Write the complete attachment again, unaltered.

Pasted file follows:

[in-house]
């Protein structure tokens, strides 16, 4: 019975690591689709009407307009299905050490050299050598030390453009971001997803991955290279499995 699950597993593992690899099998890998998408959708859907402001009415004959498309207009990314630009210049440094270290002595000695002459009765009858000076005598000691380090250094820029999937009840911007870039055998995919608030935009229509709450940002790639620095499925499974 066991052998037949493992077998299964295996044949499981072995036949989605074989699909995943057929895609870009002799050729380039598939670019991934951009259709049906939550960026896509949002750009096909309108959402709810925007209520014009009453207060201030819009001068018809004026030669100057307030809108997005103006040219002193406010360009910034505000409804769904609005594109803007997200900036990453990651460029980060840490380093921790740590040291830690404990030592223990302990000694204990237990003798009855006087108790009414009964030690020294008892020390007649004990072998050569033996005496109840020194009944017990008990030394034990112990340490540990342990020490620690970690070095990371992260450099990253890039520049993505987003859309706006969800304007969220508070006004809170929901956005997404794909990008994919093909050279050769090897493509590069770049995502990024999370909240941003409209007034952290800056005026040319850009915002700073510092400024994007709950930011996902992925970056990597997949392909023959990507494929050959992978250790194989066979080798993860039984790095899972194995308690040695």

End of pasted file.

[in-house]
């Protein structure tokens, strides 16, 4: 019975690591689709009407307009299905050490050299050598030390453009971001997803991955290279499995 699950597993593992690899099998890998998408959708859907402001009415004959498309207009990314630009210049440094270290002595000695002459009765009858000076005598000691380090250094820029999937009840911007870039055998995919608030935009229509709450940002790639620095499925499974 066991052998037949493992077998299964295996044949499981072995036949989605074989699909995943057929895609870009002799050729380039598939670019991934951009259709049906939550960026896509949002750009096909309108959402709810925007209520014009009453207060201030819009001068018809004026030669100057307030809108997005103006040219002193406010360009910034505000409804769904609005594109803007997200900036990453990651460029980060840490380093921790740590040291830690404990030592223990302990000694204990237990003798009855006087108790009414009964030690020294008892020390007649004990072998050569033996005496109840020194009944017990008990030394034990112990340490540990342990020490620690970690070095990371992260450099990253890039520049993505987003859309706006969800304007969220508070006004809170929901956005997404794909990008994919093909050279050769090897493509590069770049995502990024999370909240941003409209007034952290800056005026040319850009915002700073510092400024994007709950930011996902992925970056990597997949392909023959990507494929050959992978250790194989066979080798993860039984790095899972194995308690040695």